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College Basketball

For Indiana, The Three-Pointer Is An Afterthought

Mackenzie Mgbako #21 of the Indiana Hoosiers during the Empire Classic college basketball game against the Connecticut Huskies on November 19, 2023 at Madison Square Garden in New York, New York.
Rich Graessle/Icon Sportswire via Getty Images

This past Sunday's 89-76 win over Harvard was the first double-digit victory of the season for Indiana men's basketball. Malik Reneau and Kel’el Ware had 45 combined points as the Hoosiers outscored the Crimson 50-28 inside. Freshman Mackenzie Mgbako had his best game so far with 18 points. Indiana is 5-1, and yet there are some concerns, particularly from behind the arc.

The Ivy League should be good this season, though it's a little worrisome when a win over Harvard is considered a breakthrough game by local media. The numbers behind these non-conference victories could be more impressive. The Hoosiers opened with three home games in which they had single-digit wins over Army, Wright State, and Florida Gulf Coast (a team without a Division I win this year). Their other win came on a neutral court against a rebuilding Louisville squad. As for that one loss, No. 4 UConn blew out the Hoosiers, 77-57, at Madison Square Garden on Nov. 19. Indiana has been falling in computer ratings.

The Hoosiers were expected to weather the departures of Trayce Jackson-Davis and Jalen Hood-Schifino, who both went to the NBA. The frontcourt was the question coming into the season. Reneau had a promising freshman year and got jacked in the offseason; Ware transferred in from Oregon. Mgbako, a top-10 recruit this season, has struggled offensively, but the Hoosiers have pretty much gotten what they want inside. They shoot 60.2 percent on twos, and are top-25 in block percentage offensively and defensively. They don’t get many offensive boards, but that’s OK if a team's shooting 60 percent inside.

The inside shots are great; the outside shooting is almost non-existent. Against Harvard, Indiana hit its season high in made three-pointers against Harvard: four. The Hoosiers have converted a total of 19 three-pointers in six games this season. The three ball just doesn't exist for this team. Mgbako was expected to be able to come in and shoot; he is 2-for-18 from three. Trey Galloway, the team’s shooting guard, is 3-for-18. Yeesh! Point guard Xavier Johnson suffered a season-ending foot injury last December; he’s been listed as questionable for most of this season and left the Harvard game with a lower-body injury. The guard rotation is thin otherwise. Without Johnson, the best passer on the team seems to be Reneau.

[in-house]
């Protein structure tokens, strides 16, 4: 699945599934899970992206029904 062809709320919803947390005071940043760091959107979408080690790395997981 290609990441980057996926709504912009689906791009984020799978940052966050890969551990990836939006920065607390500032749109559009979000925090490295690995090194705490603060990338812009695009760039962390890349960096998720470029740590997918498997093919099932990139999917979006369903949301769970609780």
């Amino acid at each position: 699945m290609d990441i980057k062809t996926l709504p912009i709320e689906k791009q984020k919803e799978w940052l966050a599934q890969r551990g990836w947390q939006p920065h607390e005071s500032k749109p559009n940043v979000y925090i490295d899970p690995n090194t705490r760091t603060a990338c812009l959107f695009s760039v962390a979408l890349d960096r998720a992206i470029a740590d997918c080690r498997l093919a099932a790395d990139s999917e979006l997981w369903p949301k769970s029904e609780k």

Over his three seasons, Woodson hasn't constructed a team that tries many threes. This season just 25.5 percent of the Hoosiers’ shot attempts are from distance, their second straight season among the bottom 15 teams in that stat. Last season, the shots they took fell: They hit 37 percent of threes, compared to 24 percent this season.

Impressively, Woodson has managed to keep his team’s scoring up despite the woeful three-point shooting. “We shoot them every day, and they’ve just got to feel comfortable when they’re letting it go that it’s going to go in,” the head coach said after the win over Harvard. “They can’t hope it’s going to go in, they’ve got to make it go in.”

Clearly, hope is not the solution. Before the season, Woodson told the CBB Almanac that the 7-foot Ware just needed to “learn how to work.” Ware's previous coach Dana Altman derided his effort last season. The program as a whole seems to be working through some stuff: Woodson benched Mgbako for the final 15 minutes of the game against Army, and Johnson said earlier this month that the team wasn’t working hard enough.

“Guys in practice, we just go soft up for layups,” he said. “And when we turn over the ball, we think it's on the GAs [graduate assistants] that’s reffing our little games when we play each other.”

The Hoosiers will get a chance to work hard and hit some threes this Friday against Maryland, one of only a handful of teams in the country with worse three-point shooting than the Hoosiers. They've shot just 23.8 percent from three, though they’ve made twice the number of threes as Indiana. Those poor rims are going to take a beating.

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